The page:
• the Network of Excellence on Enactive Interfaces,
• the STREP Project of Tangible Acoustic Interfaces for Computer–Human Interaction (TAI-CHI), and
• the Humaine Network of Excellence on computational models of emotions.
• tangible interfaces, media fabrics, and affective computing groups at the Massachusetts Institute of Technology's Media Lab;
• experiential computing group at Georgia Tech;
• physical modeling of sound experiences at Princeton;
• media presence research group at Microsoft;
• Multimedia Communications Research Laboratory at Bell Laboratories; and
• pervasive computing projects at IBM.
• communications within the home (Chandrasiri et al.);
• distributed environments and avatars (Cavazza et al.);
• entertainment and the performing arts (in Gutierrez et al., users can conduct a virtual orchestra or play a virtual musical instrument in an interactive mixed reality audio–visual environment); and
• therapy and rehabilitation (Hunt et al.).
Antonio Camurri is an associate professor at the University of Genova (Faculty of Engineering). He is also the founder and scientific director of the InfoMus Lab ( http://www.infomus.dist.unige.it) at the Department of Informatics, Systems, and Telematics at the-University of Genova, Italy. His research interests include sound and music computing, multimodal intelligent interfaces, computational models of nonverbal expressive gesture, and interactive multimodal-multimedia systems for museum, theater, music, entertainment, therapy, and rehabilitation. He is currently an associate editor for the Journal of New Music Research.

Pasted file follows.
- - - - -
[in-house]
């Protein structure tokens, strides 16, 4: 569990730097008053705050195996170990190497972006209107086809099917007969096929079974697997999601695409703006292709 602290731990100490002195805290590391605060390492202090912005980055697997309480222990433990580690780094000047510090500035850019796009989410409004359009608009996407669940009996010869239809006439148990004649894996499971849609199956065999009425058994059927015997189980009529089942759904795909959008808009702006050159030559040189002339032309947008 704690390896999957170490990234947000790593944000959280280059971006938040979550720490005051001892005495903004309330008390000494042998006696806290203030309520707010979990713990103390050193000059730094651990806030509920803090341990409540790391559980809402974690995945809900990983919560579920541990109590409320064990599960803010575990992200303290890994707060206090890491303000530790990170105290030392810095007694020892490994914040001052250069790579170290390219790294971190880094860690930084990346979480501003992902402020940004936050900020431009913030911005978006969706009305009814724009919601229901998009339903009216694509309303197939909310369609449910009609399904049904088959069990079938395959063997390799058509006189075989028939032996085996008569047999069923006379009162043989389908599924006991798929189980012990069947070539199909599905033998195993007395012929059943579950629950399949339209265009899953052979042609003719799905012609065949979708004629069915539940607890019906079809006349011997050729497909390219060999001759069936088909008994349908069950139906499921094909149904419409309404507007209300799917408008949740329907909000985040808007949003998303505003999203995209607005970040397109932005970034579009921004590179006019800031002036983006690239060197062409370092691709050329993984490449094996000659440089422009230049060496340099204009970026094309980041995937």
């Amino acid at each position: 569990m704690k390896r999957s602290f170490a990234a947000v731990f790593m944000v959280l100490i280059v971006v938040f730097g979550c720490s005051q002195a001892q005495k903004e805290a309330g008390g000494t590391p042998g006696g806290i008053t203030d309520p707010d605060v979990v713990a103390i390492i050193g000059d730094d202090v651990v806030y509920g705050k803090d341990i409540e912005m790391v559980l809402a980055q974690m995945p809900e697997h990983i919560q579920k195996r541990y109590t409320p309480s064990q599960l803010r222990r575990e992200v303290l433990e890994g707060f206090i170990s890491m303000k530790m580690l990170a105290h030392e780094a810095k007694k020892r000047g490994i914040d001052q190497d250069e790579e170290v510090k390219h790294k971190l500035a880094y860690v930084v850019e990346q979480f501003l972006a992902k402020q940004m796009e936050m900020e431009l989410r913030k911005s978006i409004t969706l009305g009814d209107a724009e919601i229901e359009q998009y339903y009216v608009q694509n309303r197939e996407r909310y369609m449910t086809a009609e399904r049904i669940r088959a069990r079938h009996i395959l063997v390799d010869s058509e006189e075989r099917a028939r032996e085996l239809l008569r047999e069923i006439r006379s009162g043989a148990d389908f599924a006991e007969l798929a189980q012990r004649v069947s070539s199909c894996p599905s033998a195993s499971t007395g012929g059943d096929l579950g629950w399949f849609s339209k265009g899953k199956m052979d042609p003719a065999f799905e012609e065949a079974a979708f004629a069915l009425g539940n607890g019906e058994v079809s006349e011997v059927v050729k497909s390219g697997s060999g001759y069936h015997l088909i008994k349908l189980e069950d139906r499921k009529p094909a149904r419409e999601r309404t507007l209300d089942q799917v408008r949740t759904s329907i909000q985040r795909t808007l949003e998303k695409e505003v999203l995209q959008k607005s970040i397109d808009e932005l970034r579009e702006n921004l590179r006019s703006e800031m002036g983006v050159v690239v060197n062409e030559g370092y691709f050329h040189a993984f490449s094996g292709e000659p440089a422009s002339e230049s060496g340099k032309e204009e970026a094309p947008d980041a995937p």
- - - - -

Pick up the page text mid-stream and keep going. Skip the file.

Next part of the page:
Thanassis Rikakis is a professor and the director of the Arts Media and Engineering Program ( http://ame.asu.edu) at Arizona State University. His research work and publications are in the areas of computer-mediated arts, experiential systems, pitch perception, auditory feedback for rehabilitation, computer music tools for arts education, multimedia composition algorithms, and interdisciplinary graduate education.